What is the Galactic Empire of Wakanda?  Your Major Spoilers review of Black Panther #1 awaits!

Black Panther #1 CoverBLACK PANTHER #1

Writer: Ta-Nehisi Coates
Artist: Daniel Acuña
Colorist: Daniel Acuña
Letterer: VC’s Joe Sabino
Editor: Wil Moss
Publisher: Marvel Comics
Cover Price: $4.99
Release Date: May 23, 2018

Previously in Black Panther: Never invaded throughout its long history (except for a few times recently that probably already got retconned away), Wakanda is a shining bastion of technology in the jungle.  King T’Challa thought he understood how vast his homeland was and how far its influence stretches, but…  he’s about to find out how wrong he was.


This issue opens with a history lesson, albeit one for history that may not have happened yet, detailed the 2000 year history of the intergalactic empire of Wakanda.  Immediately afterward, T’Challa awakens from a dream of his former wife urging him to come back to her.  (Said, wife, for those not in the know, is the X-Man Storm, who is drawn super-dreamy in these pages, literally and figuratively.)  He is dragged from his bed to return to work as a “mule” in a strange space colony, one in which he is a slave and treated as such by the alien guards.  The Black Panther isn’t likely to have such treatment, breaking free and going on the run, only to be brought down and dragged back.  There’s some intrigue with on a spacecraft (where the captain finds out about T’Challa’s one-man uprising, which makes the timelines of the book a bit confusing) conflict with another prisoner named Daoud and a couple of freedom fighters who may or may not be M’Baku and Nakia but do use their names, leading to T’Challa being recruited by the captain and given weapons and armor to help overthrow the empire…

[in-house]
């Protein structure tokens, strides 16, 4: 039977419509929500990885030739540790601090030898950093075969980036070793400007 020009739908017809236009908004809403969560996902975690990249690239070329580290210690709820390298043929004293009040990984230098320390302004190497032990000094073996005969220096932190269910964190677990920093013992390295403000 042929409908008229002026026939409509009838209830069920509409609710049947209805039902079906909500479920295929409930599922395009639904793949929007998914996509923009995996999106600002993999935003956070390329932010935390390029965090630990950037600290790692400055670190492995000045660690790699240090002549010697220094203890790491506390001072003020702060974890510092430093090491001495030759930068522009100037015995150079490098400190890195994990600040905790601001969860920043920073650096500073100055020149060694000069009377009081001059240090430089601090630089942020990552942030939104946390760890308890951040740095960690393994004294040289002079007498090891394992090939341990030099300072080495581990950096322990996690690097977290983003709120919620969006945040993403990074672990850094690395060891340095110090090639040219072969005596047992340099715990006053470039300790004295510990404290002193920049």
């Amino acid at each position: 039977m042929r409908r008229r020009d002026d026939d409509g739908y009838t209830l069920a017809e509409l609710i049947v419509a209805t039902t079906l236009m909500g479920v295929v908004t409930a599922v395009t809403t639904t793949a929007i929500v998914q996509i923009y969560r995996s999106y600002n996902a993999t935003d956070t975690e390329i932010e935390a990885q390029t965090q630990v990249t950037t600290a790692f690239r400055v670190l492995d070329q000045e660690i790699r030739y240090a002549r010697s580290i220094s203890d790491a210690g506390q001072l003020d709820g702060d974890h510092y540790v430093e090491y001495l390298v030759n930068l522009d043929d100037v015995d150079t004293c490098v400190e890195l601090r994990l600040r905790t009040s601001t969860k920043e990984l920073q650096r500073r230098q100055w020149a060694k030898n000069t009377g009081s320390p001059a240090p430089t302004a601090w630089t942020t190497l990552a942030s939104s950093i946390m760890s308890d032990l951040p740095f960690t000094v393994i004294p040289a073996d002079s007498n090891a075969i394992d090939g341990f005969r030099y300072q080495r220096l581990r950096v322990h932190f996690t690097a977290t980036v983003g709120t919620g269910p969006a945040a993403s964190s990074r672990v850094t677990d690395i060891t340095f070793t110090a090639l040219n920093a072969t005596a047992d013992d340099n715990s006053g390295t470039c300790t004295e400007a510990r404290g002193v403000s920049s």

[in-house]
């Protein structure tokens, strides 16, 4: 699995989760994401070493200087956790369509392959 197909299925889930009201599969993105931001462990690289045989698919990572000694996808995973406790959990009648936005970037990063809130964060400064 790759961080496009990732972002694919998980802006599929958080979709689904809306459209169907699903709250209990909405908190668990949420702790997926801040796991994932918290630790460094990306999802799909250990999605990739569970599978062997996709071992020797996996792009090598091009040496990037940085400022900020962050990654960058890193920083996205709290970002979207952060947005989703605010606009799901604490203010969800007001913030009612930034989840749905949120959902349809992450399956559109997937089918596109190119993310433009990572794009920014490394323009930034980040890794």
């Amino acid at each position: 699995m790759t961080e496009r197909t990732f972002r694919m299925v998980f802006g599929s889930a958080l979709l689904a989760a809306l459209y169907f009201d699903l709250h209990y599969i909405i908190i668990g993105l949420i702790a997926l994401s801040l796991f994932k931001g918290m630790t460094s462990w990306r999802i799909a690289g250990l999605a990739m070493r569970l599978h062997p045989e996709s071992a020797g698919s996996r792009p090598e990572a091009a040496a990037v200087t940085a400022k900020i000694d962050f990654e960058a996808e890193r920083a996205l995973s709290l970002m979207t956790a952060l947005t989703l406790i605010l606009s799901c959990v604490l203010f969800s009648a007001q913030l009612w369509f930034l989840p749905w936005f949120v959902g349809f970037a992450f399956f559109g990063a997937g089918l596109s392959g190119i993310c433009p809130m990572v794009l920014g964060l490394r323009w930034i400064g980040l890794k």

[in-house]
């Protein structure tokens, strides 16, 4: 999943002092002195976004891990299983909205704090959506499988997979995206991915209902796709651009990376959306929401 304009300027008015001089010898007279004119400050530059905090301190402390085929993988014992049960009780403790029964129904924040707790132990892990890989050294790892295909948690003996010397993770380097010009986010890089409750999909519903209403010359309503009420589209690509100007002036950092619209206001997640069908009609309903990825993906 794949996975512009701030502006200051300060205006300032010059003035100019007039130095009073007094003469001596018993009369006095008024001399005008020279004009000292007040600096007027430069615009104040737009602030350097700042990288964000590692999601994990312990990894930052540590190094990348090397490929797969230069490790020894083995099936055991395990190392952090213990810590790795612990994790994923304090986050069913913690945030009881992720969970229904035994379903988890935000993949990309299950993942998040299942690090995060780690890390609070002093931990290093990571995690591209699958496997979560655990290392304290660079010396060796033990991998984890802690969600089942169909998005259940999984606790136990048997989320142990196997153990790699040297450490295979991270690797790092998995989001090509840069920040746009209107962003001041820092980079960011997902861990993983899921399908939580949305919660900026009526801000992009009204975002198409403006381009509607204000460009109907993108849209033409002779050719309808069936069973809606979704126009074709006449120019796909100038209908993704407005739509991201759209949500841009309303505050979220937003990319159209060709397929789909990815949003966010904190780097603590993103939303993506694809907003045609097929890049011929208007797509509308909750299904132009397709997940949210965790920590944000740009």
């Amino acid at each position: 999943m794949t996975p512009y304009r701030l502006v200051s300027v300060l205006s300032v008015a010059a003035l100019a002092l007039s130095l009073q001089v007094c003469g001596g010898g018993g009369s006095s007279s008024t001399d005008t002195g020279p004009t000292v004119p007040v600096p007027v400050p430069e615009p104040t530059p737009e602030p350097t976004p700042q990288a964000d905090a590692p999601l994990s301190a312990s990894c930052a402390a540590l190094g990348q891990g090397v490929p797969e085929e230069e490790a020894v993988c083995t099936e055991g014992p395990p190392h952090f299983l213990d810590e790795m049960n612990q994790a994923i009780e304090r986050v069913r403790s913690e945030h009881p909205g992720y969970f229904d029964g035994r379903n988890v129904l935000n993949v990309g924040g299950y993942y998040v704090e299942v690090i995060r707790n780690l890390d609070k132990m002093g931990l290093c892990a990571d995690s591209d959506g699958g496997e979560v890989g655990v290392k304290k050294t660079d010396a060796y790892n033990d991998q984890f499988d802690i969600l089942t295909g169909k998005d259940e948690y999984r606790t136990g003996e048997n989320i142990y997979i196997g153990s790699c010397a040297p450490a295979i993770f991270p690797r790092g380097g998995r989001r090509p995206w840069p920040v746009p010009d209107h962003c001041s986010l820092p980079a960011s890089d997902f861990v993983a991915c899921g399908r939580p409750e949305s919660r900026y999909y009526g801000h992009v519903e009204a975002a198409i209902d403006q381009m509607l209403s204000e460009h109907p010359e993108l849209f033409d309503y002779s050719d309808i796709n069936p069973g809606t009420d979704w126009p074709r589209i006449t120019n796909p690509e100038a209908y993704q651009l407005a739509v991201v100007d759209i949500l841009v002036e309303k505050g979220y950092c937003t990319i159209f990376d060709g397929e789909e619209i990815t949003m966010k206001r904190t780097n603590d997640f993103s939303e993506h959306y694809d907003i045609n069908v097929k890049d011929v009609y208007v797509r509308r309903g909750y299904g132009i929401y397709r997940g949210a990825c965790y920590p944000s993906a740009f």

I have to say, this is one beautifully drawn comic from beginning to end.  The action sequences are phenomenal, and Acuña does glowy future space-technology like few others can.  The coloring adds to the effect of the art, which works to help give the entire issue a dreamy, unreal air.  That’s both good and bad, because it’s not 100% clear if we’re actually seeing the real T’Challa, M’Baku and Nakia or just people using the names of legends from their past.  If this is the future, how did our hero get here?  Moreover, how can he get home?  It’s intentionally left open-ended (this is chapter one, after all) but it leaves the reader as confused and disoriented as Black Panther by the end of the book.  The last page reveal of his new suit, which features an open-bottom mask ala Batman makes me really happy, though, and while it hasn’t really been set up in recent months, his attachment and love for Storm is a nice hook for this story.


In short, this comic is a puzzling read, but that doesn’t make it a bad one.  Acuña’s art is excellent, the story has a lot going for it and the main character makes a good showing of himself, leaving Black Panther #1 with a hard-earned 4 out of 5 stars overall.  There’s some confusion about what is happening, but it is clearly intentional and meant to keep the reader as confused as the protagonist.  I don’t want issue after issue of it, but as an introduction, this one is effective and shocking…



Excellent art helps to overcome the difficulties of the first chapter of a story full of mysteries...

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Once upon a time, there was a young nerd from the Midwest, who loved Matter-Eater Lad and the McKenzie Brothers... If pop culture were a maze, Matthew would be the Minotaur at its center. Were it a mall, he'd be the Food Court. Were it a parking lot, he’d be the distant Cart Corral where the weird kids gather to smoke, but that’s not important right now... Matthew enjoys body surfing (so long as the bodies are fresh), writing in the third person, and dark-eyed women. Amongst his weaponry are such diverse elements as: Fear! Surprise! Ruthless efficiency! An almost fanatical devotion to pop culture! And a nice red uniform.

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